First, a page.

Lost World – Khooni Darwaza or Red Gate, Delhi, India

Khuni Darwaza, Delhi India

Khooni Darwaza (The  Gate of Blood), also referred to as Lal Darwaza ( Red Gate), is located near Delhi Gate, on the Bahadur Shah Zafar Marg in Delhi, India. It is one of the 13 surviving gates in Delhi. It was just south of the fortified Old Delhi constructed by Sher Shah Suri. Built by Sher Shah Suri in 1540 it is in the in the middle of the four-lane Bahadurshah Zafar Marg connecting New and Old Delhi. Khooni Darwaza was situated on an open tract of land before the rise of modern buildings around it. It lies today on the Bahadur Shah Zafar Marg opposite the Feroz Shah Kotla cricket ground, which lies to its east. To the west is the entrance to the Maulana Azad Medical College. It lies about half a kilometre to the south of the Delhi Gate of Old Delhi.

Khuni

It was originally named Kabuli Darwaza, when Kabul-bound caravans left the city through its arched entrance. The gateway, 15.5 m high, took its present name after the Mughals started displaying the heads of executed criminals from its battlements. Soon it became a popular place to hang the body parts of unwanted princes.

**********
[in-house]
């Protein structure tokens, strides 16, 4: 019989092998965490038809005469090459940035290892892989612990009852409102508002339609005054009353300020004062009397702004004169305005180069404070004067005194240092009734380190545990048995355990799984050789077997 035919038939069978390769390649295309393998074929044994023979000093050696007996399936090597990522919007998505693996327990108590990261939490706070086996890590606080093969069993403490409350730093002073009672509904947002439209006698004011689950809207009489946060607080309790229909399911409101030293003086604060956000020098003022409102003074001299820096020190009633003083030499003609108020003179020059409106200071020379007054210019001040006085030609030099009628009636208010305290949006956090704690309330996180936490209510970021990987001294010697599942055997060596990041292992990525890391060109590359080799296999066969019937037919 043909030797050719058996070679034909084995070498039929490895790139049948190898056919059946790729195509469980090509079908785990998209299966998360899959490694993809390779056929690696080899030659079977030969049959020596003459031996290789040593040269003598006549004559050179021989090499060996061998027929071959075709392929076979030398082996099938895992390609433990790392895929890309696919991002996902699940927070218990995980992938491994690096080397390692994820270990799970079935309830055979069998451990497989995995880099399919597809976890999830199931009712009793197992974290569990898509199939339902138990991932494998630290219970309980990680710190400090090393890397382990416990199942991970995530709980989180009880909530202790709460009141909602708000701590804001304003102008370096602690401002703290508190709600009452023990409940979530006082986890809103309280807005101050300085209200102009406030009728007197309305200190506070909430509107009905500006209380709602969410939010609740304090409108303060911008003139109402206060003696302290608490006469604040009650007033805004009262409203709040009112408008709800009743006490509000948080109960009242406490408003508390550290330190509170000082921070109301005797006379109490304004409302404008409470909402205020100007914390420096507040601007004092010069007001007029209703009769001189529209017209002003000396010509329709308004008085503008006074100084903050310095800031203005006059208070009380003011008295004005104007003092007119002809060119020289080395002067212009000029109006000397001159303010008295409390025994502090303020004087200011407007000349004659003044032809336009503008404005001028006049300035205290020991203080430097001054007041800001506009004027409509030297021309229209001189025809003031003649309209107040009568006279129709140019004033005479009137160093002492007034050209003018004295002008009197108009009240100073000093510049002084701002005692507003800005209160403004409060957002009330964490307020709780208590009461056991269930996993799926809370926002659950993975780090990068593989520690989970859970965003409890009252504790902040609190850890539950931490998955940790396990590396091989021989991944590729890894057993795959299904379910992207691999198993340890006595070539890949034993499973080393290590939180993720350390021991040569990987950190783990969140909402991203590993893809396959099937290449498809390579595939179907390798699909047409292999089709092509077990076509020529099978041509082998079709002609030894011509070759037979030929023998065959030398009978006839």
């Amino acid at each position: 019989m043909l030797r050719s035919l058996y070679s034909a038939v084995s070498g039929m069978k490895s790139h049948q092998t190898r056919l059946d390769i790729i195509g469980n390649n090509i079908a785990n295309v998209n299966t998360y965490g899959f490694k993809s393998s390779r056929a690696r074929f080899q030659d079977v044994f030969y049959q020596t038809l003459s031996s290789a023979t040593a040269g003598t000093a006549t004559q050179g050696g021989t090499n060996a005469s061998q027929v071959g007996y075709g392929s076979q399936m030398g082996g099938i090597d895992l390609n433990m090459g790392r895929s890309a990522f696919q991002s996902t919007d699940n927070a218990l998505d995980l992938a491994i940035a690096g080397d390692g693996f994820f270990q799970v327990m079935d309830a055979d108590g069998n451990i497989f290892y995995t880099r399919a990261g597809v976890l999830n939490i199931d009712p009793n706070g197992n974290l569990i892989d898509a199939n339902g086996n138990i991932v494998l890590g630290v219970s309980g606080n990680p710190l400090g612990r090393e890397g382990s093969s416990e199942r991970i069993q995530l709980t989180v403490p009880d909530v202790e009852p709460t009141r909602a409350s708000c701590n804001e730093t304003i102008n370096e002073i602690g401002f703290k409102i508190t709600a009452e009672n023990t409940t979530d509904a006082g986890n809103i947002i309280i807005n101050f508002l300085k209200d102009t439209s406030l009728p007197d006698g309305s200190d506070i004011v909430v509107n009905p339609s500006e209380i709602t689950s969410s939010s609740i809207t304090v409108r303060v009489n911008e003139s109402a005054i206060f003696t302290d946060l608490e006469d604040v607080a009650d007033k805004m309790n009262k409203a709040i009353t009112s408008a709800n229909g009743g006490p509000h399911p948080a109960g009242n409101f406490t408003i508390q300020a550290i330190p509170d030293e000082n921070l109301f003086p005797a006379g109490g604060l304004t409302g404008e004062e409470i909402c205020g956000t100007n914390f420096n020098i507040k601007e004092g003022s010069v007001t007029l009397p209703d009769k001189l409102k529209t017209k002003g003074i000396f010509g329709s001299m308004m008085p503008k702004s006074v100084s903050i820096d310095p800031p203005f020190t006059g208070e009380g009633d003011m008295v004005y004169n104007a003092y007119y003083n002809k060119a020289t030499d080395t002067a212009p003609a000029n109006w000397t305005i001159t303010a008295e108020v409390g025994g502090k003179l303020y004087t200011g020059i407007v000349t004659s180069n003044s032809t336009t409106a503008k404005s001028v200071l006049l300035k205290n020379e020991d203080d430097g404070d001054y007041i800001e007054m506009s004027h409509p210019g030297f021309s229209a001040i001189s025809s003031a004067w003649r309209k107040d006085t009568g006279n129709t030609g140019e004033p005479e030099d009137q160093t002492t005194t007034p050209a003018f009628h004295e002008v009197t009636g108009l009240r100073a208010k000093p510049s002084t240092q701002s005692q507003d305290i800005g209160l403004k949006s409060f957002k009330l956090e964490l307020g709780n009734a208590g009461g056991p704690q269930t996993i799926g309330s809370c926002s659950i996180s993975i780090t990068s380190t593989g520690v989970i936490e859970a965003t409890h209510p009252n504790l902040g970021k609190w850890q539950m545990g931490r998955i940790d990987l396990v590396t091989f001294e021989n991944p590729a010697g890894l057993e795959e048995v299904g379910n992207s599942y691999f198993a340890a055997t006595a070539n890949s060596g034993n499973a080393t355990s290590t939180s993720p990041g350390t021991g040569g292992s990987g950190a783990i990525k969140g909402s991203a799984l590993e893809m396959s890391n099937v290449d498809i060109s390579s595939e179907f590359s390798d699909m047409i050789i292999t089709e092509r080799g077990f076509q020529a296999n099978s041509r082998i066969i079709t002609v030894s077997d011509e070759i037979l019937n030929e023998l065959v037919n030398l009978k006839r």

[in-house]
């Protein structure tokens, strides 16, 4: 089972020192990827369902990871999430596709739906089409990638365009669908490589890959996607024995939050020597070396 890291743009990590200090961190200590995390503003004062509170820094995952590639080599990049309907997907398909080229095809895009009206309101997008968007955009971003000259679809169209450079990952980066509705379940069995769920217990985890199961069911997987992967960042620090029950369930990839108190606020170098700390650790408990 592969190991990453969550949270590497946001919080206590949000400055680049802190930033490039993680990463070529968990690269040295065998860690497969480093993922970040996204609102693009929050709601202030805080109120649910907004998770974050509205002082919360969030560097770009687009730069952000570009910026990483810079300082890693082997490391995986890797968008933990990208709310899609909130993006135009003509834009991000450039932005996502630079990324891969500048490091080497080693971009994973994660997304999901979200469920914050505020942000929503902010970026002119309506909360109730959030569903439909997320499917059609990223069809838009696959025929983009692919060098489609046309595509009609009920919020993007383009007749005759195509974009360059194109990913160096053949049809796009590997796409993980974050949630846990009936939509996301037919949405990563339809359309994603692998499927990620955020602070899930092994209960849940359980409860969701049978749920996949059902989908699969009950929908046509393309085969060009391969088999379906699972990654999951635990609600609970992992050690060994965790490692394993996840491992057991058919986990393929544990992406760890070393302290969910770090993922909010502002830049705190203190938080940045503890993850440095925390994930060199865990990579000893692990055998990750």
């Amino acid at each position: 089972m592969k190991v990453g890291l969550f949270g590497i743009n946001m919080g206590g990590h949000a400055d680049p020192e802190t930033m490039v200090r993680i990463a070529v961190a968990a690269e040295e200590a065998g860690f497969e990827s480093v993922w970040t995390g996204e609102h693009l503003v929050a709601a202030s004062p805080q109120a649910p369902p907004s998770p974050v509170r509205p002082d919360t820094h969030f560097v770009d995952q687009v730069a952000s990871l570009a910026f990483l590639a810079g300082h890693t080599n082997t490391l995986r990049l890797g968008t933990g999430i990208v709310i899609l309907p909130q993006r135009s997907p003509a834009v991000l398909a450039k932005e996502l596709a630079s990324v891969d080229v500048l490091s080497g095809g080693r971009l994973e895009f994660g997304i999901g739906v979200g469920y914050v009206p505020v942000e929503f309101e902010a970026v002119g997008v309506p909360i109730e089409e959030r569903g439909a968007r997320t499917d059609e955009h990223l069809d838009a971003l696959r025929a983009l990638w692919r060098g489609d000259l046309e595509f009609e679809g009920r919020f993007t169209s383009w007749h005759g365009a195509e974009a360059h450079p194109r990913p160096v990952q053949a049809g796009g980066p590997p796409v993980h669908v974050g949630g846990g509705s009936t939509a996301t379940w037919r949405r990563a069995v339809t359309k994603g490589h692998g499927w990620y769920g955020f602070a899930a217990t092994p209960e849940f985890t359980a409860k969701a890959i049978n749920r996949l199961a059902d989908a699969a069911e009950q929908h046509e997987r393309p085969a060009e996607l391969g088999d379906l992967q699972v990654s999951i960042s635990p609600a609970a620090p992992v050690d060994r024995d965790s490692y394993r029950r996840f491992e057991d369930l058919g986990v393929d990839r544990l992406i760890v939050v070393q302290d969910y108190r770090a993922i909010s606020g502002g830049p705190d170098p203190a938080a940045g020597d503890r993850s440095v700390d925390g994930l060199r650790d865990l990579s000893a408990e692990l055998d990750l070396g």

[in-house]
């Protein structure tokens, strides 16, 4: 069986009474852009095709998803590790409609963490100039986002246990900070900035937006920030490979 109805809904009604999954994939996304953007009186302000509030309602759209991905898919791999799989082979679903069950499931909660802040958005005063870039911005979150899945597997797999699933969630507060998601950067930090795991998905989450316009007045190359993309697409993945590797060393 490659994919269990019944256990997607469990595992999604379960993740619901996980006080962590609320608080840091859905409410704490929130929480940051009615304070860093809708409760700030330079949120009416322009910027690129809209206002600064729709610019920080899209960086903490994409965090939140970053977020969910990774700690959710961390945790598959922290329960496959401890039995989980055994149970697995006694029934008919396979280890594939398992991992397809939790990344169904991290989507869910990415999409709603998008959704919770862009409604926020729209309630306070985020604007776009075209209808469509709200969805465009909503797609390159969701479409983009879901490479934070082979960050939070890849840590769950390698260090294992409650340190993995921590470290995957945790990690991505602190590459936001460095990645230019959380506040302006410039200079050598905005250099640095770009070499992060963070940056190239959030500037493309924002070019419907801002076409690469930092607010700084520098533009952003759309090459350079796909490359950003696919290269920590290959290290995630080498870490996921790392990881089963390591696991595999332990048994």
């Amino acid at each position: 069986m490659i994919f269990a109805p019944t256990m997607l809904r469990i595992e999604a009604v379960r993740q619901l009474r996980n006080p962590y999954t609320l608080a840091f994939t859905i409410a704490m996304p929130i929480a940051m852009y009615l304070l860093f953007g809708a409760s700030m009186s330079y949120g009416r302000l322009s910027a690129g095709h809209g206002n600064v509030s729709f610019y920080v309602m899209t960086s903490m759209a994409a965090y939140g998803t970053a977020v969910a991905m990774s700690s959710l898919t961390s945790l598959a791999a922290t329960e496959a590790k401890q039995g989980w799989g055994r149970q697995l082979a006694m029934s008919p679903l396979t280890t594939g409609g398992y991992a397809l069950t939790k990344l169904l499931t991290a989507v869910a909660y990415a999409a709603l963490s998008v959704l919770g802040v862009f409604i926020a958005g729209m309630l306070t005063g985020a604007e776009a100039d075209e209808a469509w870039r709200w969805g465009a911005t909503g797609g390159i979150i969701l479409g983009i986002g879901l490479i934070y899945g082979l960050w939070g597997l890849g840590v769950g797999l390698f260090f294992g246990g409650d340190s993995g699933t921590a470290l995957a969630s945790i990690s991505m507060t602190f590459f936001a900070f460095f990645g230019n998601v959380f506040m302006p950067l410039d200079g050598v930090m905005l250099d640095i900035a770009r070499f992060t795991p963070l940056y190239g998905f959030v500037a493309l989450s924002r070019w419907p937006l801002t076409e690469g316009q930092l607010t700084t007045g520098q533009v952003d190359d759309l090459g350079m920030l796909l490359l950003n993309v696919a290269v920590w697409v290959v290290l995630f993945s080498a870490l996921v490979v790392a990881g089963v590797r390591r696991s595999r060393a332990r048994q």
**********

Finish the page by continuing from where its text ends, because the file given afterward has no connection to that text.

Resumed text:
Emperor Aurangzeb displayed his brother Dara Shikoh’s head at the gate. Prince Dara was to succeed Shahjahan as the ruler of Mughal India.

The Khooni Darwaza was an archway during the revolt of 1857 and not a gate in its traditional sense. It is usually mistaken for the original Kabul Gate of Old Delhi. A lot of legends have since been woven around the place a lot of them unverified and most likely a result of the depressing name. A few legends attributed to the place, but are unlikely to have occurred at the location (it is probable that these incidents took place at the Kabul Gate):

800px-Khuni_Darwaza_rear_view,_Delhi

Emperor Jehangir who succeeded his father Akbar to the throne was resisted by some of Akbar’s Navaratnas. He ordered two sons of Abdul Rahim Khan-I-Khana, one of the Navratnas, to death at this gate. Their bodies were left to rot at the gate.

Aurangzeb (Shah Jahan’s son) defeated his elder brother Dara Shikoh in the struggle for the throne and had his head displayed at the gate.

The gate is supposed to have seen bloodshed in 1739 when Delhi was ransacked by Nadir Shah of Persia. However, this is also disputed – according to some sources, this massacre occurred at another gate of the same name located in the Dariba locality of Chandni Chowk.

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